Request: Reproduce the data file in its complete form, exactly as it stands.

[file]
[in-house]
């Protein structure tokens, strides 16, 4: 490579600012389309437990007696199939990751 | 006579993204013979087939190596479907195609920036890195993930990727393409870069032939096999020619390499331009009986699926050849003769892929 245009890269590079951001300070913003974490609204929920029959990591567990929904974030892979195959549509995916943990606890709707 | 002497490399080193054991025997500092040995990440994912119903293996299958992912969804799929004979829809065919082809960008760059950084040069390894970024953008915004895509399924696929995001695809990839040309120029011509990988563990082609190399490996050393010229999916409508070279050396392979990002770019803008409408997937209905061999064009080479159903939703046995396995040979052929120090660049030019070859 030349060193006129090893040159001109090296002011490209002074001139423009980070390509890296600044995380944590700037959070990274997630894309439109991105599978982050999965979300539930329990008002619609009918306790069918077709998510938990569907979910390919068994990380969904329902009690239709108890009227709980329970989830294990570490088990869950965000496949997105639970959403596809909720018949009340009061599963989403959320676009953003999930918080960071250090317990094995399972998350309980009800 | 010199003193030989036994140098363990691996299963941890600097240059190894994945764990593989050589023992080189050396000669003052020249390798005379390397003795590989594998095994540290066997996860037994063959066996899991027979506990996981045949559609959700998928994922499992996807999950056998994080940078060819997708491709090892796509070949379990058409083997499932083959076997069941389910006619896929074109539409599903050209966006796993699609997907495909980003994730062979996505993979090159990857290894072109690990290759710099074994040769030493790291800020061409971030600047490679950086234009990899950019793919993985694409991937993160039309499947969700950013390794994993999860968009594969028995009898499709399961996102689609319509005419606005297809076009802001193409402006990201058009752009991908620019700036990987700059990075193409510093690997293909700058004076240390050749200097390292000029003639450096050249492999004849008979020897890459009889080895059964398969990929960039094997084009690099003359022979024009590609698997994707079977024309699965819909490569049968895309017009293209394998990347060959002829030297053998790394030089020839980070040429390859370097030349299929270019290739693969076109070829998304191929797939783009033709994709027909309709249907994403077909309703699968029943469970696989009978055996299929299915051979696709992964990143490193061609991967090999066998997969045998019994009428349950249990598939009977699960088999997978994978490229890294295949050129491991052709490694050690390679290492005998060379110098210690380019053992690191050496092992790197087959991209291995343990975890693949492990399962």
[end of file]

[in-house]
């Protein structure tokens, strides 16, 4: 490579600012389309437990007696199939990751 | 006579993204013979087939190596479907195609920036890195993930990727393409870069032939096999020619390499331009009986699926050849003769892929 245009890269590079951001300070913003974490609204929920029959990591567990929904974030892979195959549509995916943990606890709707 | 002497490399080193054991025997500092040995990440994912119903293996299958992912969804799929004979829809065919082809960008760059950084040069390894970024953008915004895509399924696929995001695809990839040309120029011509990988563990082609190399490996050393010229999916409508070279050396392979990002770019803008409408997937209905061999064009080479159903939703046995396995040979052929120090660049030019070859 030349060193006129090893040159001109090296002011490209002074001139423009980070390509890296600044995380944590700037959070990274997630894309439109991105599978982050999965979300539930329990008002619609009918306790069918077709998510938990569907979910390919068994990380969904329902009690239709108890009227709980329970989830294990570490088990869950965000496949997105639970959403596809909720018949009340009061599963989403959320676009953003999930918080960071250090317990094995399972998350309980009800 | 010199003193030989036994140098363990691996299963941890600097240059190894994945764990593989050589023992080189050396000669003052020249390798005379390397003795590989594998095994540290066997996860037994063959066996899991027979506990996981045949559609959700998928994922499992996807999950056998994080940078060819997708491709090892796509070949379990058409083997499932083959076997069941389910006619896929074109539409599903050209966006796993699609997907495909980003994730062979996505993979090159990857290894072109690990290759710099074994040769030493790291800020061409971030600047490679950086234009990899950019793919993985694409991937993160039309499947969700950013390794994993999860968009594969028995009898499709399961996102689609319509005419606005297809076009802001193409402006990201058009752009991908620019700036990987700059990075193409510093690997293909700058004076240390050749200097390292000029003639450096050249492999004849008979020897890459009889080895059964398969990929960039094997084009690099003359022979024009590609698997994707079977024309699965819909490569049968895309017009293209394998990347060959002829030297053998790394030089020839980070040429390859370097030349299929270019290739693969076109070829998304191929797939783009033709994709027909309709249907994403077909309703699968029943469970696989009978055996299929299915051979696709992964990143490193061609991967090999066998997969045998019994009428349950249990598939009977699960088999997978994978490229890294295949050129491991052709490694050690390679290492005998060379110098210690380019053992690191050496092992790197087959991209291995343990975890693949492990399962």